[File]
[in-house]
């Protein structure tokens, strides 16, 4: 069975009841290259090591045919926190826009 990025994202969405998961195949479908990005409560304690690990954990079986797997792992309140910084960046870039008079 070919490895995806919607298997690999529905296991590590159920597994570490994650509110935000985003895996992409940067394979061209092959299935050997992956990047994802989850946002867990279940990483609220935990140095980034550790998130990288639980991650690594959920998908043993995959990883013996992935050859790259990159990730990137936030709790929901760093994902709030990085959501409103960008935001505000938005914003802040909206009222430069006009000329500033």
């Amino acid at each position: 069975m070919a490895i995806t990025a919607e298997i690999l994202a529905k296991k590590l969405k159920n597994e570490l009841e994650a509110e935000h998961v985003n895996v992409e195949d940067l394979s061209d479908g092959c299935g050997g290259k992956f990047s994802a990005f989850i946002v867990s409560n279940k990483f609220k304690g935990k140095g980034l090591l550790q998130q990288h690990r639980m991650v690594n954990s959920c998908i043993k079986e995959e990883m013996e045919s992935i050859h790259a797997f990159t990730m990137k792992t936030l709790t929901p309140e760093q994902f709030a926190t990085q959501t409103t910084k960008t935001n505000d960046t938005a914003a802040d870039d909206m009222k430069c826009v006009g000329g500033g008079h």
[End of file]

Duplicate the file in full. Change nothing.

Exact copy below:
[in-house]
């Protein structure tokens, strides 16, 4: 069975009841290259090591045919926190826009 990025994202969405998961195949479908990005409560304690690990954990079986797997792992309140910084960046870039008079 070919490895995806919607298997690999529905296991590590159920597994570490994650509110935000985003895996992409940067394979061209092959299935050997992956990047994802989850946002867990279940990483609220935990140095980034550790998130990288639980991650690594959920998908043993995959990883013996992935050859790259990159990730990137936030709790929901760093994902709030990085959501409103960008935001505000938005914003802040909206009222430069006009000329500033």
């Amino acid at each position: 069975m070919a490895i995806t990025a919607e298997i690999l994202a529905k296991k590590l969405k159920n597994e570490l009841e994650a509110e935000h998961v985003n895996v992409e195949d940067l394979s061209d479908g092959c299935g050997g290259k992956f990047s994802a990005f989850i946002v867990s409560n279940k990483f609220k304690g935990k140095g980034l090591l550790q998130q990288h690990r639980m991650v690594n954990s959920c998908i043993k079986e995959e990883m013996e045919s992935i050859h790259a797997f990159t990730m990137k792992t936030l709790t929901p309140e760093q994902f709030a926190t990085q959501t409103t910084k960008t935001n505000d960046t938005a914003a802040d870039d909206m009222k430069c826009v006009g000329g500033g008079h």